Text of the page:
Like the catenary, the catenoid is able to maintain its stable shape, because the tension exerted at every point is equalized by the changing effect of the principle of least action. Or, inversely, the shape of the catenary is the unique form which equalizes the tension exerted along the chain, by the effort of the chain to support its weight under the effect of gravity. But, unlike in the catenary where the tension is exerted back and forth along a curve, in the catenoid, the tension is exerted in an infinite number of directions radiating out from every point.
This changing effect that produces equal tension can be expressed, geometrically, by the changing curvature of the catenary curve, that same effect can be expressed, for the catenoid, by the changing curvature of the surface. But here the problem becomes more difficult, because the curvature of the curves within the surface is always different, depending on the curve’s direction.
Gauss solved this problem by defining several ways to measure the curvature of a surface. He recognized that at every point on any surface, though there be an infinite number of curves radiating along the surface from that point, one of them was the most curved and one of them was the least, and that these curves were always perpendicular to each other. (See Figure 2.)
Figure 2 |
Gauss measured the curvature of these curves, after Leibniz, by the size of the osculating circles to the curves at that point. (See Figure 3.)
Figure 3 |
Since the larger the osculating circle, the smaller the curvature, and vice versa, Gauss defined the measure of curvature at each point, as the inverse of the product of the radii of the extreme osculating circles. The characteristic curvature of a surface could thus be expressed by how this measure of curvature changed over the extent of the surface.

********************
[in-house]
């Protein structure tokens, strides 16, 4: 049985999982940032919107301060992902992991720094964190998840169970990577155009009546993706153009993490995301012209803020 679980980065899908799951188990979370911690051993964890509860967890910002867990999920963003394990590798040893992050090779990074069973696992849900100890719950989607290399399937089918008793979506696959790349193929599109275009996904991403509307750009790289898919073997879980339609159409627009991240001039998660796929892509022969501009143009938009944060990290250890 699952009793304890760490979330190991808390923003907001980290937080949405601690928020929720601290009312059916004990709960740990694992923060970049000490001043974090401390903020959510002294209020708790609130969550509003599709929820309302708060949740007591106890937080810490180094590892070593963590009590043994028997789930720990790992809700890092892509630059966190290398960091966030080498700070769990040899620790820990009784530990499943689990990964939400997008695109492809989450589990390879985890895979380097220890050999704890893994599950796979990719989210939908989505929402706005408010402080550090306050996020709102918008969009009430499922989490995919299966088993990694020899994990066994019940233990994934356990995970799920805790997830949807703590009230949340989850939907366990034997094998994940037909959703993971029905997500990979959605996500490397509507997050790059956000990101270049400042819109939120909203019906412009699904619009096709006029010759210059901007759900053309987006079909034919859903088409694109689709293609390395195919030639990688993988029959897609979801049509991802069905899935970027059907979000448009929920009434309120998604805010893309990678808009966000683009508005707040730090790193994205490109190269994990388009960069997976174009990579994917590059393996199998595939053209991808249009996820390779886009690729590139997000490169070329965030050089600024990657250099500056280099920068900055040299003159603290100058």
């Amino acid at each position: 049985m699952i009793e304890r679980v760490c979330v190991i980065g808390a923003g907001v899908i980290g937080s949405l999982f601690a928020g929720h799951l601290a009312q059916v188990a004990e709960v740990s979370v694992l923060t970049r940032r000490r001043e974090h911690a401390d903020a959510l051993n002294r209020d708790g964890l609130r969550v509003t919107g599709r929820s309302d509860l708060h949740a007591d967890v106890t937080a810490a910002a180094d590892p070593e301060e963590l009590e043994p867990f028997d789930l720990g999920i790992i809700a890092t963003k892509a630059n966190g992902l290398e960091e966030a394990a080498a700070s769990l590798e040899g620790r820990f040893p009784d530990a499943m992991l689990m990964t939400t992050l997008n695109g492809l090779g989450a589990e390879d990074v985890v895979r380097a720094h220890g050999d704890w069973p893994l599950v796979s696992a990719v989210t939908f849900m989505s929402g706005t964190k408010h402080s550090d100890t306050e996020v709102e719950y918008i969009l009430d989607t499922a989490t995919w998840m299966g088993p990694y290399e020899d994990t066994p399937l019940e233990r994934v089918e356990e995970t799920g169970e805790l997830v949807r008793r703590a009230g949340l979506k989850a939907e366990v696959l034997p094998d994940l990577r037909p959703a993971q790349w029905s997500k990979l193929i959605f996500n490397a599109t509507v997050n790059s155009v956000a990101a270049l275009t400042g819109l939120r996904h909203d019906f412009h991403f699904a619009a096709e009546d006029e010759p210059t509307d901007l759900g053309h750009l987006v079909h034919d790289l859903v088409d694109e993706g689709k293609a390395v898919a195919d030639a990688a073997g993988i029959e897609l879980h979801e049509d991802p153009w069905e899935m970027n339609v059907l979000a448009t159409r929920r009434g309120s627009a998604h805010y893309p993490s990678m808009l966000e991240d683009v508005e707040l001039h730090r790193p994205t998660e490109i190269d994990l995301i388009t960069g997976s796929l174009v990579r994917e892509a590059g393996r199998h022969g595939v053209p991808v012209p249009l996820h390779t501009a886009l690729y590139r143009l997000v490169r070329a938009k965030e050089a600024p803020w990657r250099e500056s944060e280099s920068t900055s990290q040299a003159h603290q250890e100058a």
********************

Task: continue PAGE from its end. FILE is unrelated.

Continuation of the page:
Riemann’s Surfaces
Whereas the catenoid is exemplary of a type of surface determined by a physical principle, such surfaces, in most cases, do not necessarily manifest a visible form. Nevertheless, a non- visible, but physical form can be clearly defined, as Riemann indicates, by generalizing the idea of a surface, to a concept of a multiply-extended manifold of physical action. From this concept of a physical manifold, a visible, geometrical form can be constructed, that faithfully reflects the characteristics of the physical manifold. For example, the surface of the Earth, as Gauss understood it, is the physical manifold that is everywhere perpendicular to the pull of gravity. This doubly extended manifold is measured by the changing effect that gravity has on the direction of a plumb bob. This surface, while not directly visible, is nevertheless physically determined, and thus, defines a physical geometric thought object, whose characteristics reflect the principles of physical action of gravity. Another example investigated by Gauss, is the physical manifold of the Earth’s magnetic effect, which, as a triply-extended manifold, is measured by the changing directions of a compass needle at different positions on the Earth. Here, too, the surface is not visible, but is, nevertheless, a physically determined surface.